How can I determine from within a module or theme if the current page is an Apache solr search results page?

  • 2
    Which way are you trying to identify it? From within code? – John Fiala Mar 2 '11 at 21:01
  • Are you referring to a Google search result (from an external site)? Or are you referring to a Drupal search result (from an internal search)? And what is the context (block, module, template, etc) ? – Jason Smith Mar 2 '11 at 21:09

If you're trying to determine from a module then you can check if the page is the search results page via the path arguments using the arg() function.

if (arg(0) == 'search') {
else {
  • This is what I have used before. It worked pretty well. – Randy Burgess Mar 3 '11 at 0:08
  • 1
    You might have to test for an arg(1) as well to ensure it is actually a 'results' page and not the search landing page – wiifm Mar 3 '11 at 7:02
  • this only works if you are using the standard paths. – Jeremy French Mar 3 '11 at 8:02
  • What Jeremy said, for starters... but you should be able to check for whatever paths you're using :-) Now, you might also want to check to see if there's a third arg (arg(2)) present, which means you're on a search result page... – geerlingguy Mar 3 '11 at 18:12

From a theming point of view you could simply use

<?php if ($search_results) : ?>
    <!-- Do this on search results pages -->
<?php endif; ?>

$search_results should only return true if you are on a search results page.

If you're looking into styling the results themselves you might want to look into search-result.tpl.php


If you are looking to find if solr has been searched you can use the apachesolr_has_searched() function.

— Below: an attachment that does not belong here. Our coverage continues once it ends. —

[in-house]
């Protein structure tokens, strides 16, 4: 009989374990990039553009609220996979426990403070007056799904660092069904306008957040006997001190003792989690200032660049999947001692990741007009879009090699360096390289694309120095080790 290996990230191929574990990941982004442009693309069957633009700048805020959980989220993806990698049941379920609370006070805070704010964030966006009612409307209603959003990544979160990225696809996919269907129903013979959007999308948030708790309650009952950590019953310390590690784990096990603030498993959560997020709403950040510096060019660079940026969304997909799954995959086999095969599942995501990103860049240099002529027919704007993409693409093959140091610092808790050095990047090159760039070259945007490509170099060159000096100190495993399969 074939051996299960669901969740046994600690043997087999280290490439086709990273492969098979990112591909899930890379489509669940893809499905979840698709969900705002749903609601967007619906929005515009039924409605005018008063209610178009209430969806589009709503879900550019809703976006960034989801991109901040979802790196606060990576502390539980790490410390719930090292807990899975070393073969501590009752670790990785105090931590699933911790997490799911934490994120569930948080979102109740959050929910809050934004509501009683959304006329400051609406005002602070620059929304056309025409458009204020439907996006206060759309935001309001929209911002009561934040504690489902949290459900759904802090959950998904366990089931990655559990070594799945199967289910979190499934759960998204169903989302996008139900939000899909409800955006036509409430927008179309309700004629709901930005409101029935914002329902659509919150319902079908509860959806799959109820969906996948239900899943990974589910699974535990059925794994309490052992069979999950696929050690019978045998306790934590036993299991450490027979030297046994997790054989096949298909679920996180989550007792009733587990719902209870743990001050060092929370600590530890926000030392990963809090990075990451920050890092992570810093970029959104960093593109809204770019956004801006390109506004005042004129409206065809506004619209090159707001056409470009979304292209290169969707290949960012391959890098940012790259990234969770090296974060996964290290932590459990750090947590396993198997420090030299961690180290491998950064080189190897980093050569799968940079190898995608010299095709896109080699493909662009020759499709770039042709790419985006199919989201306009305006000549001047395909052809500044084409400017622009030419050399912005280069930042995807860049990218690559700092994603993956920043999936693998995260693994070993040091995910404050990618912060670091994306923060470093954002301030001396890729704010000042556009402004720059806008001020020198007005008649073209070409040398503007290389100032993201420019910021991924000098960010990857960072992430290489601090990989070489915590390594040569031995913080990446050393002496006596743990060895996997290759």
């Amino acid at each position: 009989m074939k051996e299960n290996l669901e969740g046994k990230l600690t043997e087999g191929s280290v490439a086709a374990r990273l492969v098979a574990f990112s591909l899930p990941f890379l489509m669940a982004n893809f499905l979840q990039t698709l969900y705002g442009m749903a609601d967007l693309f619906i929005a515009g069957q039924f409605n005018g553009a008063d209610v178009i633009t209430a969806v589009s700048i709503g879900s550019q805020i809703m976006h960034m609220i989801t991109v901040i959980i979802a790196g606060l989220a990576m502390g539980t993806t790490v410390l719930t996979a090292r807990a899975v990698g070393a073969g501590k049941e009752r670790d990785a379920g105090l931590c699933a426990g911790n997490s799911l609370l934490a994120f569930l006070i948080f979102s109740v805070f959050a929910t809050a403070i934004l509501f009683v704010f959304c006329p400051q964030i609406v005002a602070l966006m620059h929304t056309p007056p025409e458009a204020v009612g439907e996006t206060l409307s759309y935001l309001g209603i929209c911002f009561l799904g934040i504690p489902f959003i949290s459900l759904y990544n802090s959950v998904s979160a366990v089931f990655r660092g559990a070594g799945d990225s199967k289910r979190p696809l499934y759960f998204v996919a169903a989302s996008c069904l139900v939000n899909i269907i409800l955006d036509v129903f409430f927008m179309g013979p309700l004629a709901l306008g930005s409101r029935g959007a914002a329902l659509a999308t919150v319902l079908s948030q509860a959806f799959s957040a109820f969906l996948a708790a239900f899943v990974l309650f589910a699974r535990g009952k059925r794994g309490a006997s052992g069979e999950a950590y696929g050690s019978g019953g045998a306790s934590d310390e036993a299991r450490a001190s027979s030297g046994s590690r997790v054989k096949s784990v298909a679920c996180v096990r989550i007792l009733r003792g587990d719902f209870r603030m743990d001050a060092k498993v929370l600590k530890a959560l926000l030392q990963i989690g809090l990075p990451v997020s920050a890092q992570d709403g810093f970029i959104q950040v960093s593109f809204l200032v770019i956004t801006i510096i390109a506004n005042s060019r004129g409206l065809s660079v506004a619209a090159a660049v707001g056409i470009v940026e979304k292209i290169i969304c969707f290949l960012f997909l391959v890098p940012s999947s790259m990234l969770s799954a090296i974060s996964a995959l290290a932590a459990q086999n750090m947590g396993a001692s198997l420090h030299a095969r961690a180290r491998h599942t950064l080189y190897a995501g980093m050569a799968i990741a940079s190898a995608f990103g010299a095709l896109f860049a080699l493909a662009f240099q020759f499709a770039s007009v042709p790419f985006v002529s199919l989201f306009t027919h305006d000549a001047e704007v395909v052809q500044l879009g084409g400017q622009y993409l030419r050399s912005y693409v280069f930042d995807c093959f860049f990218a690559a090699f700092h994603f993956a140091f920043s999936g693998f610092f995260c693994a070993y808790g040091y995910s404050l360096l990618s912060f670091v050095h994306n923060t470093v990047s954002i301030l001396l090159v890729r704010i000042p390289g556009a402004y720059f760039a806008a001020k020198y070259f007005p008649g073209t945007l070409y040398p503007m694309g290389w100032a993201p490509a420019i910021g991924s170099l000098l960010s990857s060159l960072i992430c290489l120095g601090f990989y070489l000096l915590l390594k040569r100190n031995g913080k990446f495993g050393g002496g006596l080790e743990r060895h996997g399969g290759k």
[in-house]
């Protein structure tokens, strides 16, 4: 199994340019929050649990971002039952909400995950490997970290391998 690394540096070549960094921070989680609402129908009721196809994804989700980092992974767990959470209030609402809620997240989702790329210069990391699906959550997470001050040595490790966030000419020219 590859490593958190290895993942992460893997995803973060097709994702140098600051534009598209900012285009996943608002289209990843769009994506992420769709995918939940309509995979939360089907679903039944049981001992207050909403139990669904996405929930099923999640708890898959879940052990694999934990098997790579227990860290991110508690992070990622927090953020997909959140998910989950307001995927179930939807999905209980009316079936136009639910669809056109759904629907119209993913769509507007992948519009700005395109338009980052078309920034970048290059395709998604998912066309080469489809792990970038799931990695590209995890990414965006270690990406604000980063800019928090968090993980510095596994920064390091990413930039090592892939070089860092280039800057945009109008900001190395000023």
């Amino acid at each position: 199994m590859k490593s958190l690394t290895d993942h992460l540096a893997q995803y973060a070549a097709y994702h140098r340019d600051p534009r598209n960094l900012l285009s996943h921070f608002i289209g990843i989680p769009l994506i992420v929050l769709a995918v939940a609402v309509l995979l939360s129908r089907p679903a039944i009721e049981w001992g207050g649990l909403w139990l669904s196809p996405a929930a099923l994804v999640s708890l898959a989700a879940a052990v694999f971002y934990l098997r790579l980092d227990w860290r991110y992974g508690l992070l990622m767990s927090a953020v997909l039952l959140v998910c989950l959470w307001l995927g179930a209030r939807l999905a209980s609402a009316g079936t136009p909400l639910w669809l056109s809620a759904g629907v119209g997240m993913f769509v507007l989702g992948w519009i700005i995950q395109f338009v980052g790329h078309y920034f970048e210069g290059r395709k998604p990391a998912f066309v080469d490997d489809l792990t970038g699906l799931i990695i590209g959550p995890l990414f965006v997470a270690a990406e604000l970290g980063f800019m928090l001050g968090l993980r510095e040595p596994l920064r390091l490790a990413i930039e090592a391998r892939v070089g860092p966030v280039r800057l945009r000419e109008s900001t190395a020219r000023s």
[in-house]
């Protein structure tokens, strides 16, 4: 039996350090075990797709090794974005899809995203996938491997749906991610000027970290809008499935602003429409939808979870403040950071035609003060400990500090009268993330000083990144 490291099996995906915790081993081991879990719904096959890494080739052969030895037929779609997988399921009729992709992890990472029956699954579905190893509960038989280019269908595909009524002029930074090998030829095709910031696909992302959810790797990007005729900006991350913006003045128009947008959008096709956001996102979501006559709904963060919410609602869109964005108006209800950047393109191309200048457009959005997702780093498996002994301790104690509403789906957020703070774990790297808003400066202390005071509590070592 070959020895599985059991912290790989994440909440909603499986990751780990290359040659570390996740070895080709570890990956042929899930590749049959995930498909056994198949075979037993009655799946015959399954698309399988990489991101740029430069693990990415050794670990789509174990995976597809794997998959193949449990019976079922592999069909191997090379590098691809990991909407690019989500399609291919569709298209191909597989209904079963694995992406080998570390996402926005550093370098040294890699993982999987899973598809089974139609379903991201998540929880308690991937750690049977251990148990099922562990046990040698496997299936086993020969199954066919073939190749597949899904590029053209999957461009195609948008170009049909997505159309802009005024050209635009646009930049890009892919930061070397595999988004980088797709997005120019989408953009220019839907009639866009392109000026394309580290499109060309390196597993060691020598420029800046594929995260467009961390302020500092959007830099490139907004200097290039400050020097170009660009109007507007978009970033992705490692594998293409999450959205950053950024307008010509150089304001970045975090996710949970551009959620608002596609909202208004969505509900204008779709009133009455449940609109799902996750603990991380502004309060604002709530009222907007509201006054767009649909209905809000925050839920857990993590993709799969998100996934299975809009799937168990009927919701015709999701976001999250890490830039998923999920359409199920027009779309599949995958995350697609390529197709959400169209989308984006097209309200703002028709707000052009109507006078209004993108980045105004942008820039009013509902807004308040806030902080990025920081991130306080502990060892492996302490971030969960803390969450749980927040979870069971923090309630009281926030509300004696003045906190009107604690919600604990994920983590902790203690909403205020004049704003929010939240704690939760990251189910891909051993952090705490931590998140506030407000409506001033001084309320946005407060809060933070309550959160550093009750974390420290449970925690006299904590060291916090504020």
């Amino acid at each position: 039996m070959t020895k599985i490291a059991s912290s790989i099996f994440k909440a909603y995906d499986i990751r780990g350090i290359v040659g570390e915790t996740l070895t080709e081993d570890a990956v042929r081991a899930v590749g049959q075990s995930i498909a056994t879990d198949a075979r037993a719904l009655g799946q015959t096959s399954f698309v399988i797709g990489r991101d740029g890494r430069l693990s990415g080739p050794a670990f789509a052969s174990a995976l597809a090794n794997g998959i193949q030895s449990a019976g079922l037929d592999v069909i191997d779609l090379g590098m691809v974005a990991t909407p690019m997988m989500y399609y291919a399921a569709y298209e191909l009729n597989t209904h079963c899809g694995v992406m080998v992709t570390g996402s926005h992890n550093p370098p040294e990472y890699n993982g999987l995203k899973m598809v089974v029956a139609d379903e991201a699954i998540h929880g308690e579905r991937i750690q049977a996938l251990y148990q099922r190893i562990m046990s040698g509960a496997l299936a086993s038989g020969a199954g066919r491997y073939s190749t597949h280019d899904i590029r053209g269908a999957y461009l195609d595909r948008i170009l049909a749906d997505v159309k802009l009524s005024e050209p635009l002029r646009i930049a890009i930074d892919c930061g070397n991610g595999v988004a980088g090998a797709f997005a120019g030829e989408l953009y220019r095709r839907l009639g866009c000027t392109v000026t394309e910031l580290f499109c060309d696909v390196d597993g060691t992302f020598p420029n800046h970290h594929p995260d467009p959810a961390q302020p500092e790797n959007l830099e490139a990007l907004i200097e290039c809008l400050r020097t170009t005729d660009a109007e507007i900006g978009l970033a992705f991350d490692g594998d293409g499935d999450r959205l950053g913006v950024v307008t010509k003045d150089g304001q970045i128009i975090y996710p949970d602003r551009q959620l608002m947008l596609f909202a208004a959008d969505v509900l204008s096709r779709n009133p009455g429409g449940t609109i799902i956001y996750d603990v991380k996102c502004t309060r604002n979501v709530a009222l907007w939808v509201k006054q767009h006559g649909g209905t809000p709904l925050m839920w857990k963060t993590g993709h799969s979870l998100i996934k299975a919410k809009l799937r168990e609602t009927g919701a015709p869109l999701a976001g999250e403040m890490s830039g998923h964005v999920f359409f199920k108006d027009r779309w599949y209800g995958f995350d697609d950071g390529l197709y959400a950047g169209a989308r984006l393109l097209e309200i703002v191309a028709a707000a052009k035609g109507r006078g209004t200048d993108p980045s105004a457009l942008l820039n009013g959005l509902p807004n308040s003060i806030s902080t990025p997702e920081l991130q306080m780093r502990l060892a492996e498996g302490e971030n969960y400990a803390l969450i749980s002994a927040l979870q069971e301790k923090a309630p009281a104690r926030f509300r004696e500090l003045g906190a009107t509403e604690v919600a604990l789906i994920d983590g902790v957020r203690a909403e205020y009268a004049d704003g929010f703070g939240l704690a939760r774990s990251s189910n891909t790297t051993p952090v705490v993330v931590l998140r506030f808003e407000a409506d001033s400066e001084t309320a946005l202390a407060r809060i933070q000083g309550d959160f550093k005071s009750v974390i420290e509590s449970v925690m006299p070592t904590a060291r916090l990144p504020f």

This won't indicate if you are on a search results page, as once you start using solr views the definition of a search results page is fuzzy, but it can tell you if a solr search has been performed.

Just for reference apachesolr_static_response_cache() will give you solrs' response, and apachesolr_current_query() will give you information on the query.


To verify if a page is a search page, you should verify the first path element of the current URL is search, and the second path element is the name of a module that implements hook_search(). (I used a temporary variable, and added extra parentheses just to be make the code more readable.)

$bool = ((arg(0) == 'search') &&
  ($module == arg(1)) && module_invoke($module, 'search', 'name')
if ($bool) {
  // The page is a search page returned from apachesolr.module.

In the specific case, considering that you want to verify if a page is a result page returned from apachesolr.module, the code can be simplified as follows:

if ((arg(0) == 'search') && (arg(1) == 'apachesolr')) {
  // The page is a search page returned from apachesolr.module.

The reason the generic code can be simplified is that you know the name of the module, and that module surely implements hook_search().
The generic code verify the value returned by hook_search() when the last parameter is equal to "name" because there are modules that implement hook_search() only partially. At least that what I discovered when I was debugging the code of OpenSearch Feed.


In case you are talking about a theme or module you could check the current URL/path if it begins with "search".

  • Funny how my answer is downvoted without an explaining comment, while other answers with the same solution are upvoted... – EricSchaefer Mar 3 '11 at 10:13
  • 4
    I didn't downvote, but it's probably because of the lack of a code sample or something more substantive :-/ – geerlingguy Mar 3 '11 at 18:13

Your Answer

By clicking “Post Your Answer”, you agree to our terms of service, privacy policy and cookie policy

Not the answer you're looking for? Browse other questions tagged or ask your own question.